It would be one of those years where nobody could imagine what was going to happen next. There was a certain eeriness infusing everything, owing to the conjunction of two events, on the surface unrelated to one-another: the death of the Mars astronaut Gabriel Summers, and the sudden return from obscurity and subsequent death of the glam rock icon Tillinghast Nebula. These events we imagined to be unrelated on any kind of literal level; in a subterranean logic of symbol and coincidence, however, the conjunction was bizarre, and pregnant with troubling resonances. Tillinghast Nebula's first big hit Mission Command (Radio Silence from the American Capsule) was a moon-landing novelty record about a doomed astronaut. In fact, when the Martian mission fell apart, and it first became apparent that Gabriel Summers would be stranded alone on the Red Planet, many people evoked the memory of Mission Command and its powerful depiction of a sympathetic, almost umbilical connection between humanity and the astronaut which they are powerless to save.
The connections went deeper, however, as Tillinghast had always presented himself to some degree as an alien marooned on our planet, as isolated in his own way as Summers' was in the arid desolation and radio silence of Mars. Tillinghast, though he had referenced many cosmic locations, real and imaginary, during his sci-fi glam rock phase, would always be associated primarily with the Red Planet. Then there was the timing of the events. Elor Summers, the venture capitalist and space entrepreneur announced in August that the Mars colonisation project had suffered a series of tragic set-backs, which resulted in the death of fourteen of the colonialists, leaving only his own son Gabriel alive. It was surely around this time that rumours first began to circulate on Noosfeed that Tillinghast Nebula was emerging from nearly a decade of seclusion, putting the finishing touches to a new record that would be released early in the coming year.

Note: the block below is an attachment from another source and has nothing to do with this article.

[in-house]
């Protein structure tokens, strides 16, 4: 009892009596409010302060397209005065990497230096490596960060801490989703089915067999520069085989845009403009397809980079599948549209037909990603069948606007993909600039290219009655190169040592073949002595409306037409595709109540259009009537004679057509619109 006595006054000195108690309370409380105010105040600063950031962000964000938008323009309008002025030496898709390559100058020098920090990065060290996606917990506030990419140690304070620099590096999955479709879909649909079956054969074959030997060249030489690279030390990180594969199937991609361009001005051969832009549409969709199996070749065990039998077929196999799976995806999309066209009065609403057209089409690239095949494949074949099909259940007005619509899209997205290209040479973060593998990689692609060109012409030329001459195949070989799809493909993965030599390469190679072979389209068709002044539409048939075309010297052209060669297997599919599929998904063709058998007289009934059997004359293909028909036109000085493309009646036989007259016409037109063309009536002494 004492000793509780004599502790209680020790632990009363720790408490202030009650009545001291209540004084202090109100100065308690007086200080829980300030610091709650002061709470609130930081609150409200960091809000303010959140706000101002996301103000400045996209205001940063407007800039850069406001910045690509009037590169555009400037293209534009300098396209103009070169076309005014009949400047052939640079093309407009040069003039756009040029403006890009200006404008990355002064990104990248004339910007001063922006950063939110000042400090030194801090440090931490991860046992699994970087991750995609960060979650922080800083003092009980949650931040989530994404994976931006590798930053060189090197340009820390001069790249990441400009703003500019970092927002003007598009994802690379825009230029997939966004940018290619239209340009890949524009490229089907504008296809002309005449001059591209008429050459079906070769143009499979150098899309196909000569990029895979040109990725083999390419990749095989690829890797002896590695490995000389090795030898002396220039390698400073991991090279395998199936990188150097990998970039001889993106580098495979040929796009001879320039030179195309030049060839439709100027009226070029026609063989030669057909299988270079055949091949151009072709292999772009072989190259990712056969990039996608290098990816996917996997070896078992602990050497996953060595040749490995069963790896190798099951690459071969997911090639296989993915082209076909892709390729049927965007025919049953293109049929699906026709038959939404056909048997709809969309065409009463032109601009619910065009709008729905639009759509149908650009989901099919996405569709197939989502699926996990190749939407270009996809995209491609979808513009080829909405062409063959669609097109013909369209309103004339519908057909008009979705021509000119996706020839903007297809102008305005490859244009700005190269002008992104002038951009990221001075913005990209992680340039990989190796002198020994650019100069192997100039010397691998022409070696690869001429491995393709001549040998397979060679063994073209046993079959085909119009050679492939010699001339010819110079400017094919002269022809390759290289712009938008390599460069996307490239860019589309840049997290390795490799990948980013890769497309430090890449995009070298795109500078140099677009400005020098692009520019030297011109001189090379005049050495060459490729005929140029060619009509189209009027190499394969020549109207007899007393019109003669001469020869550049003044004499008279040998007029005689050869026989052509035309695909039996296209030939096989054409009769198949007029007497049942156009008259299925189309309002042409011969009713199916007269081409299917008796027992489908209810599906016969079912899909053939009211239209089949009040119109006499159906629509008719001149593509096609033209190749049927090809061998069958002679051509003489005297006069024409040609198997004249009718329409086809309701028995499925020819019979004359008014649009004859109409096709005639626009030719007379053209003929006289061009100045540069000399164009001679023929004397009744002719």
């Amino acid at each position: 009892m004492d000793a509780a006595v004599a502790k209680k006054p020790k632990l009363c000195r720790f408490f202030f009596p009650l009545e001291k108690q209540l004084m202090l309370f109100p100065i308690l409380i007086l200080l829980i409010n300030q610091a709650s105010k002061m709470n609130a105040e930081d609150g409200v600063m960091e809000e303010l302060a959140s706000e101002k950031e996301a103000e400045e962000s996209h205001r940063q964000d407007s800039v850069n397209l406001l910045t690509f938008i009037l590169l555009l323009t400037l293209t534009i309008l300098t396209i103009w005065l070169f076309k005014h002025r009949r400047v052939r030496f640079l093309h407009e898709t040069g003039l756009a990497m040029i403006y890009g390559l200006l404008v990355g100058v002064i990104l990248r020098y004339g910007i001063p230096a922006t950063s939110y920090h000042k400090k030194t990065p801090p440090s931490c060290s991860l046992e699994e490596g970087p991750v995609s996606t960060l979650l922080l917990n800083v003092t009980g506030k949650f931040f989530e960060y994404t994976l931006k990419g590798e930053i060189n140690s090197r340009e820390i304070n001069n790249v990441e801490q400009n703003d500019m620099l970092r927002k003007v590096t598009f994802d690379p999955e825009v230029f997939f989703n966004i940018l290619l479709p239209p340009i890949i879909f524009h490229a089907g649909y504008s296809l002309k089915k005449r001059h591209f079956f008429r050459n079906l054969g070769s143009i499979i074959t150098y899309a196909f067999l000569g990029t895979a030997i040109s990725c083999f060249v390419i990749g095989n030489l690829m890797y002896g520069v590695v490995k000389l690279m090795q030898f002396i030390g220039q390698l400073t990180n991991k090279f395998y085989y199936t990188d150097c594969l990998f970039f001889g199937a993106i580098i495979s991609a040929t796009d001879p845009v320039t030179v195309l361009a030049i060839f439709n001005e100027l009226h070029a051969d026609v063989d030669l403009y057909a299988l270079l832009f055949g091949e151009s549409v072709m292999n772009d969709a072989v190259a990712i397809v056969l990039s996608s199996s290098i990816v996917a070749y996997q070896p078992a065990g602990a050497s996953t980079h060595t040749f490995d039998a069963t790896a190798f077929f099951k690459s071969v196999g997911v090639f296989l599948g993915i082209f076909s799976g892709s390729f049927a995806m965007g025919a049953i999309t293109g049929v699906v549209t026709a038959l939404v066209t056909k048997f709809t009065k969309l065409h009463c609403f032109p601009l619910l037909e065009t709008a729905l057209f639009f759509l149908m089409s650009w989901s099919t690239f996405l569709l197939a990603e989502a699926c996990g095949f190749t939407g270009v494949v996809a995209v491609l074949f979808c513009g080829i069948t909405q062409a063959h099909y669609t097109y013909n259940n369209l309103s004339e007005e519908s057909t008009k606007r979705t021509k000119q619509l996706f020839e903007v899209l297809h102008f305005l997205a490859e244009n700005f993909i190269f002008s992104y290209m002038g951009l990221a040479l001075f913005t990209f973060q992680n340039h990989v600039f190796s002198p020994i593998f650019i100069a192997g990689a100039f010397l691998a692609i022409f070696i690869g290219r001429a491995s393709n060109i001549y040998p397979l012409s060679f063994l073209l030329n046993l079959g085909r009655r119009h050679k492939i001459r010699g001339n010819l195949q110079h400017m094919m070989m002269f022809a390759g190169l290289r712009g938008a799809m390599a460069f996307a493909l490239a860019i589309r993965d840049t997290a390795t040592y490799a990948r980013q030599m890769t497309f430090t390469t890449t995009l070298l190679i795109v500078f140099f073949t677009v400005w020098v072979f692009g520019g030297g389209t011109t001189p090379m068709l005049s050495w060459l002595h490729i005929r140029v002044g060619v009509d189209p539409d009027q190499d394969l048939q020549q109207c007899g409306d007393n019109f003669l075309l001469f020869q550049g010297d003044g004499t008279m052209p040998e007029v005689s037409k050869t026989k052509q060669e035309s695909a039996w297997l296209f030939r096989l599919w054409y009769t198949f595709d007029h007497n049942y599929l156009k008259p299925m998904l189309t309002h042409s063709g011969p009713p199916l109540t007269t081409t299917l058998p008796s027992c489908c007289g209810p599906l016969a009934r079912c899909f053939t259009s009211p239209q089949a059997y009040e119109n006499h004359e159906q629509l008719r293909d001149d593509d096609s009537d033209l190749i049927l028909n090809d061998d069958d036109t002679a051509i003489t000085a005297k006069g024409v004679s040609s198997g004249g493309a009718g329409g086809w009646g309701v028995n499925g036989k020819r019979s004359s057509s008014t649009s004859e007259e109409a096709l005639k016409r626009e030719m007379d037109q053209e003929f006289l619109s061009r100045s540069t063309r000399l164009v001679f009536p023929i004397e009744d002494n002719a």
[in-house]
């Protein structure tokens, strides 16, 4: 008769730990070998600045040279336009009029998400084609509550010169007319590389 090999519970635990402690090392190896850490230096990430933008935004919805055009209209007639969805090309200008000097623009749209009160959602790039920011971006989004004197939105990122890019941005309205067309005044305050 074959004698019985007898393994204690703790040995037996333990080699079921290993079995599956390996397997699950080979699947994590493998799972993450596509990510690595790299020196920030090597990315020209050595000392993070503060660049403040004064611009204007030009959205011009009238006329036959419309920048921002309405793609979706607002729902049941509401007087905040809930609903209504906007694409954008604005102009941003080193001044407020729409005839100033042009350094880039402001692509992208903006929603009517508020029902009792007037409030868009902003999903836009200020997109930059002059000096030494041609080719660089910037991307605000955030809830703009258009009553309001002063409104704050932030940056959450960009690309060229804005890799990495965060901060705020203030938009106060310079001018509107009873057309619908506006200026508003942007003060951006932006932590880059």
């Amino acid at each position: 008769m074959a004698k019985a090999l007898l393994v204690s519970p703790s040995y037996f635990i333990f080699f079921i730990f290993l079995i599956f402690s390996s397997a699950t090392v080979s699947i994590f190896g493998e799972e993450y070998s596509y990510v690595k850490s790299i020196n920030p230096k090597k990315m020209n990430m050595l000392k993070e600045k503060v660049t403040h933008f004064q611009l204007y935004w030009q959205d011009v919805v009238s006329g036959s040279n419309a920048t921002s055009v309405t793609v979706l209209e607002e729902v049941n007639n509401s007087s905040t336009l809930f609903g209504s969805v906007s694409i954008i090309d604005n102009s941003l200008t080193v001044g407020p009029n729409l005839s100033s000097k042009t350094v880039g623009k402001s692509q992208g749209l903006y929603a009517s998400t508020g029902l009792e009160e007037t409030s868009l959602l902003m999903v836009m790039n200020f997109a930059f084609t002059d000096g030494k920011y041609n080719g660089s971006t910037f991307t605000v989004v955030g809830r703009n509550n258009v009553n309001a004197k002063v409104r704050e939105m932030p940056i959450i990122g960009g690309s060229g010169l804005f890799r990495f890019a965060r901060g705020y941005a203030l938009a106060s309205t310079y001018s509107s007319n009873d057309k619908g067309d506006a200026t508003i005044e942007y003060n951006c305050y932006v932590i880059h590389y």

All through September and October, the world watched Gabriel Summers, the loneliest man in the solar system, via the video feed from TOTO, the robot rover that followed his every move, beaming back his daily struggles to millions of tablets and phones across the earth. The signal was one way; owing to the disastrous malfunction of Elor Summers' experimental technologies, we could not communicate with Gabriel. We could not tell him how much love we had for him, how ardently we hoped that he would persevere, and find some measure of happiness and reward in his isolated existence on the Red Planet. We could only watch the TOTO feed, hoping perhaps, by the same implicit belief in sympathetic magic which prompts people to cheer at athletes on a television screen, that the global force of our emotional investment and concentration, the perfect synchronisation of our hopes and desires, might somehow travel the vast distance between earth and Mars, another signal bouncing invisibly across the blackness.